Since his wife Jessica and newborn son died, he has been roaming the plains of Texas.

Unsure whether he will ever settle, he trots into a little town called Pinewood, oblivious of the fact that all hell is about to break loose and that he’ll need all his trail experience to survive.
An honest and hard working man, taught at an early age to fight for justice, he finds himself pitted against ruthless adversaries that have no qualms to kill, maim or shoot a man in the back.
He courageously takes on the challenge in a bid to protect not only his own life, but that of the whole town.
A superb story of courage, justice and love that keeps you on the edge of your seat while trying to weed out the bad from the good.

About The Author

Colin Immelman is a South African born author, currently living in Port Elizabeth. A man that is very familiar with violence and law enforcement, he worked as a policeman for twenty three years, including almost a decade at a murder and robbery unit. In this book he has combined his experience with his passion for reading.

He has been a passionate reader since he could first work out the alphabet. Throughout his career he has used his very strong sense of justice to maintain law and order and solve crime. This sense of justice and honesty is evident in his writing and his personal life.

His versatility becomes obvious in the fact that as strong as his westerns are, his children’s stories are gentle. His wife, Yolande has recently given birth to a baby boy and he takes great joy in his family. He is currently involved in various other writing projects.

Free Preview to Pinewood.

When Mason regained consciousness he rather wished that he hadn’t or that he was dead. Everything was in a haze of terrible, insurmountable and intense pain. He tried to look around, only the whole wide world seemed to have been split wide open and turned upside down. His left eye could barely open to a slit and seemed to be an extension of his body, the other swollen shut and his neck stiff and sore. His head felt thick and heavy and his body as if it had been lit up in a barn fire. Through the fog of his agony he deliriously considered that he might be dead and was in hell. The concept of judgment and death was new to him as he had never before given either a great deal of thought. He’d been raised as decent as the next man, but evil was always prevalent and he’d never paid much mind to anything that didn’t satisfy his personal gain.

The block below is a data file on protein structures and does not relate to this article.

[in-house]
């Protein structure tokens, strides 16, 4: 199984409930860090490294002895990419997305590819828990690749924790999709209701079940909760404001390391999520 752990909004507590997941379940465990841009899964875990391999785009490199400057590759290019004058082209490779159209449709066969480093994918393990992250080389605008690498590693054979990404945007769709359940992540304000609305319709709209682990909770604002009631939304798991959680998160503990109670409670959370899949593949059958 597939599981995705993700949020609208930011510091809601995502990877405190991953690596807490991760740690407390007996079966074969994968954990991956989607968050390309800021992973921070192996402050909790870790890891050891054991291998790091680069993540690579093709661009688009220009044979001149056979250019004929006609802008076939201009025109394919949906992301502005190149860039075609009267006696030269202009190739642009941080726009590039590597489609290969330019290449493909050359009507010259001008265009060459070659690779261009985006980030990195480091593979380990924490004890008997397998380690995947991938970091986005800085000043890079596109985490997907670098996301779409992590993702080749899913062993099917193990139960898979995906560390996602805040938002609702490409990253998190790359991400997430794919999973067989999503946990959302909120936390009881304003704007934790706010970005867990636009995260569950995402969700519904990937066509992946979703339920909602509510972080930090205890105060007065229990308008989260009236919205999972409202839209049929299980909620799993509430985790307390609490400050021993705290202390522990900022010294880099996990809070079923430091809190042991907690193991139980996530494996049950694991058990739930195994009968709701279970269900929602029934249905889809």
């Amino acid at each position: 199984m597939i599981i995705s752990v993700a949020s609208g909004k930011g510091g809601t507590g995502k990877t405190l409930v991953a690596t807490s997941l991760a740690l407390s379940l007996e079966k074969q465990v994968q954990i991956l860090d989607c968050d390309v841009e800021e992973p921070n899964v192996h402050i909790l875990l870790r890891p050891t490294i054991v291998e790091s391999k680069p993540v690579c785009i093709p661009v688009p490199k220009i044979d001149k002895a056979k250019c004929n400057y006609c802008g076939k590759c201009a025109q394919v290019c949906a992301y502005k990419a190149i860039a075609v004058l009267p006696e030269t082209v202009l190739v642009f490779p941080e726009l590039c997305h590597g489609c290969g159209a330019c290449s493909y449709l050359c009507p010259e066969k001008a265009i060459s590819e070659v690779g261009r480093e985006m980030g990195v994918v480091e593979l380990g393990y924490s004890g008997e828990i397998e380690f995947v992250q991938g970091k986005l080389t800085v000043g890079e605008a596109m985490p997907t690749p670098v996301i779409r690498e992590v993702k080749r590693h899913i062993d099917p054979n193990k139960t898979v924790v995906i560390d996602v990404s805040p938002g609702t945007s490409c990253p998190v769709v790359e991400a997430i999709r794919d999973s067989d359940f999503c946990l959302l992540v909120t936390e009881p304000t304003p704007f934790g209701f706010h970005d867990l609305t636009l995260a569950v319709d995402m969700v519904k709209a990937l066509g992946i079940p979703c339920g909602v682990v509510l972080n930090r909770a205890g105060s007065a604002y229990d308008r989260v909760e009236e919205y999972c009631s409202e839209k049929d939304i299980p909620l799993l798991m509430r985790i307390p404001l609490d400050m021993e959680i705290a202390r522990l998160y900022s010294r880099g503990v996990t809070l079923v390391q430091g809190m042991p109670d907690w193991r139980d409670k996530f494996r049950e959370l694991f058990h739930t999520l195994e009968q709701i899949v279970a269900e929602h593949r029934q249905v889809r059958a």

As a young man he’d had the reputation amongst his family and peers of being possessed with a temper as short as a used up match and at sixteen he’d killed his first man. After the first one, and the realization of how easy it was, he’d adopted a violent way of life. Predisposed with an uncommonly natural talent at handling firearms of any kind, he’d used his specialty of pistol shooting to become a gunfighter and outlaw, always scheming, conniving and manipulating. He was wise though and never put himself in the eyes, but preferred to play life like a game, instigating and creating vicious prairie wars amongst folk that had been right neighborly before his appearance. That was how he had escaped the rope, nobody knew him as the real culprit and there wasn’t a damn thing that could ever be proved against him, because, when trouble started, he was on a fast horse, lighting a shuck, and when the dust settled, he had long since vanished. He was a born leader with not one iota of respect for human life. All these traits he combined and chose to use for every wrong reason there was in the world.

When he came to Pinewood, he was new in the state of Texas and crimes left behind in other states were unknown to the local folk. He’d already made a bundle from stealing and robbing, making him a wealthy man by ill gotten gains. His aim now was power, so he started out at being the banker, under the pseudonym, Orvil James Goodes.
When he first met Laura, he liked her, wanted her, maybe even fell in love with her, although he wasn’t at all sure he knew what love meant. He was a man always got what he wanted and not the kind of man took kindly to chasing women around like a puppy dog and he planned to do things the right way, wanting her to come to him instead of the other way around. In his twisted mind he was set to believing that money and status were as important to others as it was to him and was totally incapable of grasping the concept that for some these things didn’t matter.
Then he met Parks and they started having themselves a little communication over a drink once or twice. From experience, he knew instinctively that Parks was a born follower, and given time and the right guidance, he could convince Parks to get involved in rustling cattle. He’d promised Parks a large percentage of the money made from this venture, and Parks, being the fool he was, fell for it.
He led Parks to believe that Henderson, a hustler and shyster as mean as they come, from Porterville, was the organizer of the thefts, and Henderson indeed provided a few good men to do most of the rustling. Some of them even took over when some of Parks’ hands were not overly anxious to get involved. Neatly planned, he made Henderson appear as the low-down dirty dog which appeared perfectly plausible, when in reality he was just another scapegoat.
Had things run a foul, folks would have gone after Henderson, giving Mason time enough to steal the money in the bank and straddle a fast horse with his ill-gotten gains.
Parks owned the ranch furthest south, serving for all practical purposes as a gate to Mexico, allowing Parks to transport the young stuff, rustled from other ranches to go through his ranch to Mason’s contact on the border to Mexico.


Available at, Author House or your nearest bookstore, just quote the following number: - ISBN number: 978-1-4343-3178-6 (sc)and order, or contact me at 083 276 8643 or 041 368 3654 (South Africa) 27 dialing code in front of numbers.